Originally, the work came as quite difficult to really ease myself into. And it didn’t really change throughout the novel despite the excellent writing, I just didn’t feel that spark with the characters at all. Not a single one really clicked with me.
But the worldbuilding is intriguing with a lot of nods to mythological figures being altered, but I’m fine. We know so little about these figures so I’m generally a little more tolerating regarding them. Who’s to say it was different, not when they may or may not exist.
One thing I particularly liked about the novel was the way that it handled the steampunk, although it did feel a little dry at first.
Also, the plot was really intriguing and fascinating. Bringing both characters all around the world, ranging from China(however the exact city and province would have helped a little more, but since we don’t even know where Huangdi and Leizu lived, so that’s not really necessary), Seattle and Russia. In different time period as well, which was really what piqued my interest apart from the writing and worldbuilding.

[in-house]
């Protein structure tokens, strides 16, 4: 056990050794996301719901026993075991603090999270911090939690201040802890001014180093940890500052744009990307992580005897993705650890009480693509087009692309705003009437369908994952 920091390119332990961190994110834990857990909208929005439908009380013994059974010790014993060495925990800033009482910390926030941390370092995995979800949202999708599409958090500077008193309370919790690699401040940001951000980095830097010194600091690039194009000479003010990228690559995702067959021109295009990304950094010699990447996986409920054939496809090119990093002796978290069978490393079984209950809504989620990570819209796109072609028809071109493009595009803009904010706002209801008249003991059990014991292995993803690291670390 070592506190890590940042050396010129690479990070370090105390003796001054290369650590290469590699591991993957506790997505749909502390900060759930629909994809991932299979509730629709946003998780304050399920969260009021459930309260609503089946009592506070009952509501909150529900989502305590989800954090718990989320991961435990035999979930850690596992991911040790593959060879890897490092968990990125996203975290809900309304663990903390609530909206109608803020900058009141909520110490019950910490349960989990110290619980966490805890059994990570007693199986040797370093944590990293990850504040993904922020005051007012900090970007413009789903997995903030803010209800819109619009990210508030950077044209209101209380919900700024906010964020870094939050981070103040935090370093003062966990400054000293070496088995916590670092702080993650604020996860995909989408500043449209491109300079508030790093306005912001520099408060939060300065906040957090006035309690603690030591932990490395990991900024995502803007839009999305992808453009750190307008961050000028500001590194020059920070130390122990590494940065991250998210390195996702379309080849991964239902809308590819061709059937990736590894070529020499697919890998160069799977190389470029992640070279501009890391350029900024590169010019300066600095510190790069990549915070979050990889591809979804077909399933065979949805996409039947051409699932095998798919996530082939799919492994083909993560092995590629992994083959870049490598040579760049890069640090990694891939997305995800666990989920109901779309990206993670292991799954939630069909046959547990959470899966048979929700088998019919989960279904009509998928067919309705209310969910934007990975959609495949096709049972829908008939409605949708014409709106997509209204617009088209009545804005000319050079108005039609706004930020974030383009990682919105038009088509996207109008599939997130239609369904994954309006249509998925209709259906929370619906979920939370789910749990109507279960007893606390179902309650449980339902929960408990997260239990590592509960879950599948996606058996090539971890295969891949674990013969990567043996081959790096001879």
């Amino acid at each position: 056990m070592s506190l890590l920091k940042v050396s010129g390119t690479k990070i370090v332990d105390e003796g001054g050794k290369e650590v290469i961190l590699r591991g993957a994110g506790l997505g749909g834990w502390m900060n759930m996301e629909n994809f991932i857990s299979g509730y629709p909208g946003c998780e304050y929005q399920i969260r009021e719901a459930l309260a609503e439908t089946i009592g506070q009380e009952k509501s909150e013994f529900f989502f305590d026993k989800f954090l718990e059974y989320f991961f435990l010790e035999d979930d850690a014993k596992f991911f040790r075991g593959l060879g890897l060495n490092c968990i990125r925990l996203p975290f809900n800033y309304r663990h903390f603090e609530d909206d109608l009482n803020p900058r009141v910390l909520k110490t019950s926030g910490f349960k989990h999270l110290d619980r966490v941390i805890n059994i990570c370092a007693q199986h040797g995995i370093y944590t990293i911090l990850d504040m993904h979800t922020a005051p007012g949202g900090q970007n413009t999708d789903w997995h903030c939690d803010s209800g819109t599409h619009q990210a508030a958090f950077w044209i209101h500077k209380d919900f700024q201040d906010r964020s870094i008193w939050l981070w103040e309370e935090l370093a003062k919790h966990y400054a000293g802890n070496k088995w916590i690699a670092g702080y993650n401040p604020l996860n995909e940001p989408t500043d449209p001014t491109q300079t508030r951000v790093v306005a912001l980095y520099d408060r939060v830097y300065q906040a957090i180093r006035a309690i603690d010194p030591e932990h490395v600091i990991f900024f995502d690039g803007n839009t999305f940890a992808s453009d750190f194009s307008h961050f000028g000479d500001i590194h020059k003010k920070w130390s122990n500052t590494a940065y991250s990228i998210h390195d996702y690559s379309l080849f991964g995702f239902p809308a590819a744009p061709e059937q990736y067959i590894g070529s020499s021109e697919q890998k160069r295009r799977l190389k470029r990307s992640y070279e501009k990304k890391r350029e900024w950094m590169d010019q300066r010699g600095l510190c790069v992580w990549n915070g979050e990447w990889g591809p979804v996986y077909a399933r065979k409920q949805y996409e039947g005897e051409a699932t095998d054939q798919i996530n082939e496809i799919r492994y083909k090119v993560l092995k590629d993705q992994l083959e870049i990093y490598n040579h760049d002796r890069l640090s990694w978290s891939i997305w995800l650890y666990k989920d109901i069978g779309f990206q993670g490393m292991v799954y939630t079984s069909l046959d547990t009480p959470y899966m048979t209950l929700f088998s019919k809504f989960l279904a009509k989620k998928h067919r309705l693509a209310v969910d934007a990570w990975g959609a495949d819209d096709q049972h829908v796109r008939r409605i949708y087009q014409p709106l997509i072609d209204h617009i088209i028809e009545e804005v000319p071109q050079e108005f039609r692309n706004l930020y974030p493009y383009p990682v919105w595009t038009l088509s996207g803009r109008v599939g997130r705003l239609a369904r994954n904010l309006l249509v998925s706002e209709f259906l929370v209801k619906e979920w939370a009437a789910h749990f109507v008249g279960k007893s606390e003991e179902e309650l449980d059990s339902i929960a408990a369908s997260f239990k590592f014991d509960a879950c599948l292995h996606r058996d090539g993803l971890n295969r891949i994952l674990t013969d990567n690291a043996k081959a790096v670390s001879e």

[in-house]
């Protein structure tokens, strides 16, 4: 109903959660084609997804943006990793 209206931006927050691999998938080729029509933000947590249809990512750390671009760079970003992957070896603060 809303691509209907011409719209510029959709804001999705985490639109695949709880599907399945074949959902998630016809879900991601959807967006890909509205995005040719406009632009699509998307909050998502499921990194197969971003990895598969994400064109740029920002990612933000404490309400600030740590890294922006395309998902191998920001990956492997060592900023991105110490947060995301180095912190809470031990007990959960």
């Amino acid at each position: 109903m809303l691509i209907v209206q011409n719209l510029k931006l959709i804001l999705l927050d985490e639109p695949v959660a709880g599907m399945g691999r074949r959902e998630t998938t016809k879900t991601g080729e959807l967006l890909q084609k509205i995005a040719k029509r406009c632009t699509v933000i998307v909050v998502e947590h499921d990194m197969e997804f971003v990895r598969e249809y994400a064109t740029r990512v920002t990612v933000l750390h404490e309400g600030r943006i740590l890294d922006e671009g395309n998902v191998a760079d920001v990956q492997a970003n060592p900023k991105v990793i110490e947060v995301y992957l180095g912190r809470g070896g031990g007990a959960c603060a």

The one thing I feel is lackluster is that I couldn’t really connect to the characters, especially initially when it was narrated by two characters using first person. There wasn’t much of any difference and the lack of voice to distinguish them made it really difficult to relate to them, hence making me unable to really relate and well, the characters were all more of a miss to me than a hit.
So, I guess that the characters were the point which I really found it a little hard. Although the writing, worldbuilding and plot is intriguing with enough twists and mysteries to keep you going. But, the characters just didn’t sit well with me, and that is my sole reason why I have to lower it. However, pick up this book and give it a shot, it might work better for you than it did for me.
Rating: 3.5 out of 5
Thank you Netgalley and the publisher for giving me an e-ARC copy.